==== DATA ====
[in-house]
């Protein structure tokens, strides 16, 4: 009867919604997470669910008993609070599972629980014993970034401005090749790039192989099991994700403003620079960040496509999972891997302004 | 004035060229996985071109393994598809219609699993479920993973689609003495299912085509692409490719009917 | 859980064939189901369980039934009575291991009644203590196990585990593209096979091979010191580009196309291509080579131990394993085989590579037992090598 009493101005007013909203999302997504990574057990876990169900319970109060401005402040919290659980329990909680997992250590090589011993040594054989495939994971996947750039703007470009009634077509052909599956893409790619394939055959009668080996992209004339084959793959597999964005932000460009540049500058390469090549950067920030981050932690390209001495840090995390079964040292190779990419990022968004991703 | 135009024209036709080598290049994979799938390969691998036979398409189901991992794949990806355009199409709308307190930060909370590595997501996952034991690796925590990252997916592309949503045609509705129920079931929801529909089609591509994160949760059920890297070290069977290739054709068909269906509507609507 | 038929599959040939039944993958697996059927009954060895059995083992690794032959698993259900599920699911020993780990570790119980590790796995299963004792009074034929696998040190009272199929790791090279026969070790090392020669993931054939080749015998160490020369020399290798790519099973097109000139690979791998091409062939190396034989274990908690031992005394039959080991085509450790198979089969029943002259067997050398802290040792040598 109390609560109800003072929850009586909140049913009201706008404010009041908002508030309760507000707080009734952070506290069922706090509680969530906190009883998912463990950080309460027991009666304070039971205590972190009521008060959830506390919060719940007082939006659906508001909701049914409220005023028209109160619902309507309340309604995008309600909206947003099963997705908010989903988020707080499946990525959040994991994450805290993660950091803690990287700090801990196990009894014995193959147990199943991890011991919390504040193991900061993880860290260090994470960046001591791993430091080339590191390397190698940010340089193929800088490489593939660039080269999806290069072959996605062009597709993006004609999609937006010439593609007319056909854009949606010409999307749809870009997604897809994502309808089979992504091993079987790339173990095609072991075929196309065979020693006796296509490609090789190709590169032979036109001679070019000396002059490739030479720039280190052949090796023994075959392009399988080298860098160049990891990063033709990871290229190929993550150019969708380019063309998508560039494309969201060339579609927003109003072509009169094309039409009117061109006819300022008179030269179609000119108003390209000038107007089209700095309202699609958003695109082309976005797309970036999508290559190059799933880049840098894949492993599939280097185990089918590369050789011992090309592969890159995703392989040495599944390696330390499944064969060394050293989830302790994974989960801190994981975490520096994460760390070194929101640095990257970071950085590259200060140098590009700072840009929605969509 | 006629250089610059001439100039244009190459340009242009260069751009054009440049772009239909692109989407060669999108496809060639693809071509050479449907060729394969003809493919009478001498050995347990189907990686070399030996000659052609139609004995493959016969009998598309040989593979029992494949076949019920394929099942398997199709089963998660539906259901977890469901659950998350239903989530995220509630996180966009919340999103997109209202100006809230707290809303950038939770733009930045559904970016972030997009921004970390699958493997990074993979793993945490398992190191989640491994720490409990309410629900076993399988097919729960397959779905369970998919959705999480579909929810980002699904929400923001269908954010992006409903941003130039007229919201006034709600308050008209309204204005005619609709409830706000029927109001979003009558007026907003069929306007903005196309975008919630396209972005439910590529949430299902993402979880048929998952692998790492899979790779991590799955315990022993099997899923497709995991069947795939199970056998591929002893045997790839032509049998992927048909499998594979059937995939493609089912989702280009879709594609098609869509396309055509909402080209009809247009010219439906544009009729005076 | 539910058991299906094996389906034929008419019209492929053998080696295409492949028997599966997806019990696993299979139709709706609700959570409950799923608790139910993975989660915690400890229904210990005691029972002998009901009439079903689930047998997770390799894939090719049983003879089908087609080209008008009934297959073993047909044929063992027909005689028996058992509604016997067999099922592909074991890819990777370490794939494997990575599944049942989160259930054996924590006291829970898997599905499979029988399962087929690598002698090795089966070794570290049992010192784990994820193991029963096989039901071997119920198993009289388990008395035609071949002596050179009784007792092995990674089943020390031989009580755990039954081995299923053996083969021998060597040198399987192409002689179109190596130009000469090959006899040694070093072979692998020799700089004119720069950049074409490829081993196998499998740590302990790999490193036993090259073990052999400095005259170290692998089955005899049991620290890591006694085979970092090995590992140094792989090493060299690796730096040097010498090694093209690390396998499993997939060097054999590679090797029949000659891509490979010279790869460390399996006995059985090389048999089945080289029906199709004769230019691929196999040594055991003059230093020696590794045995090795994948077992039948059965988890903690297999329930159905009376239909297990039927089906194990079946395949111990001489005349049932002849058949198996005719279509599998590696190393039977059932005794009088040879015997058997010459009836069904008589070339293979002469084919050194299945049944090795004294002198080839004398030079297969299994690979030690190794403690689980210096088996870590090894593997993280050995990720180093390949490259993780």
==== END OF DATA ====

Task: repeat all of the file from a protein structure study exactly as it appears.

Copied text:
[in-house]
């Protein structure tokens, strides 16, 4: 009867919604997470669910008993609070599972629980014993970034401005090749790039192989099991994700403003620079960040496509999972891997302004 | 004035060229996985071109393994598809219609699993479920993973689609003495299912085509692409490719009917 | 859980064939189901369980039934009575291991009644203590196990585990593209096979091979010191580009196309291509080579131990394993085989590579037992090598 009493101005007013909203999302997504990574057990876990169900319970109060401005402040919290659980329990909680997992250590090589011993040594054989495939994971996947750039703007470009009634077509052909599956893409790619394939055959009668080996992209004339084959793959597999964005932000460009540049500058390469090549950067920030981050932690390209001495840090995390079964040292190779990419990022968004991703 | 135009024209036709080598290049994979799938390969691998036979398409189901991992794949990806355009199409709308307190930060909370590595997501996952034991690796925590990252997916592309949503045609509705129920079931929801529909089609591509994160949760059920890297070290069977290739054709068909269906509507609507 | 038929599959040939039944993958697996059927009954060895059995083992690794032959698993259900599920699911020993780990570790119980590790796995299963004792009074034929696998040190009272199929790791090279026969070790090392020669993931054939080749015998160490020369020399290798790519099973097109000139690979791998091409062939190396034989274990908690031992005394039959080991085509450790198979089969029943002259067997050398802290040792040598 109390609560109800003072929850009586909140049913009201706008404010009041908002508030309760507000707080009734952070506290069922706090509680969530906190009883998912463990950080309460027991009666304070039971205590972190009521008060959830506390919060719940007082939006659906508001909701049914409220005023028209109160619902309507309340309604995008309600909206947003099963997705908010989903988020707080499946990525959040994991994450805290993660950091803690990287700090801990196990009894014995193959147990199943991890011991919390504040193991900061993880860290260090994470960046001591791993430091080339590191390397190698940010340089193929800088490489593939660039080269999806290069072959996605062009597709993006004609999609937006010439593609007319056909854009949606010409999307749809870009997604897809994502309808089979992504091993079987790339173990095609072991075929196309065979020693006796296509490609090789190709590169032979036109001679070019000396002059490739030479720039280190052949090796023994075959392009399988080298860098160049990891990063033709990871290229190929993550150019969708380019063309998508560039494309969201060339579609927003109003072509009169094309039409009117061109006819300022008179030269179609000119108003390209000038107007089209700095309202699609958003695109082309976005797309970036999508290559190059799933880049840098894949492993599939280097185990089918590369050789011992090309592969890159995703392989040495599944390696330390499944064969060394050293989830302790994974989960801190994981975490520096994460760390070194929101640095990257970071950085590259200060140098590009700072840009929605969509 | 006629250089610059001439100039244009190459340009242009260069751009054009440049772009239909692109989407060669999108496809060639693809071509050479449907060729394969003809493919009478001498050995347990189907990686070399030996000659052609139609004995493959016969009998598309040989593979029992494949076949019920394929099942398997199709089963998660539906259901977890469901659950998350239903989530995220509630996180966009919340999103997109209202100006809230707290809303950038939770733009930045559904970016972030997009921004970390699958493997990074993979793993945490398992190191989640491994720490409990309410629900076993399988097919729960397959779905369970998919959705999480579909929810980002699904929400923001269908954010992006409903941003130039007229919201006034709600308050008209309204204005005619609709409830706000029927109001979003009558007026907003069929306007903005196309975008919630396209972005439910590529949430299902993402979880048929998952692998790492899979790779991590799955315990022993099997899923497709995991069947795939199970056998591929002893045997790839032509049998992927048909499998594979059937995939493609089912989702280009879709594609098609869509396309055509909402080209009809247009010219439906544009009729005076 | 539910058991299906094996389906034929008419019209492929053998080696295409492949028997599966997806019990696993299979139709709706609700959570409950799923608790139910993975989660915690400890229904210990005691029972002998009901009439079903689930047998997770390799894939090719049983003879089908087609080209008008009934297959073993047909044929063992027909005689028996058992509604016997067999099922592909074991890819990777370490794939494997990575599944049942989160259930054996924590006291829970898997599905499979029988399962087929690598002698090795089966070794570290049992010192784990994820193991029963096989039901071997119920198993009289388990008395035609071949002596050179009784007792092995990674089943020390031989009580755990039954081995299923053996083969021998060597040198399987192409002689179109190596130009000469090959006899040694070093072979692998020799700089004119720069950049074409490829081993196998499998740590302990790999490193036993090259073990052999400095005259170290692998089955005899049991620290890591006694085979970092090995590992140094792989090493060299690796730096040097010498090694093209690390396998499993997939060097054999590679090797029949000659891509490979010279790869460390399996006995059985090389048999089945080289029906199709004769230019691929196999040594055991003059230093020696590794045995090795994948077992039948059965988890903690297999329930159905009376239909297990039927089906194990079946395949111990001489005349049932002849058949198996005719279509599998590696190393039977059932005794009088040879015997058997010459009836069904008589070339293979002469084919050194299945049944090795004294002198080839004398030079297969299994690979030690190794403690689980210096088996870590090894593997993280050995990720180093390949490259993780």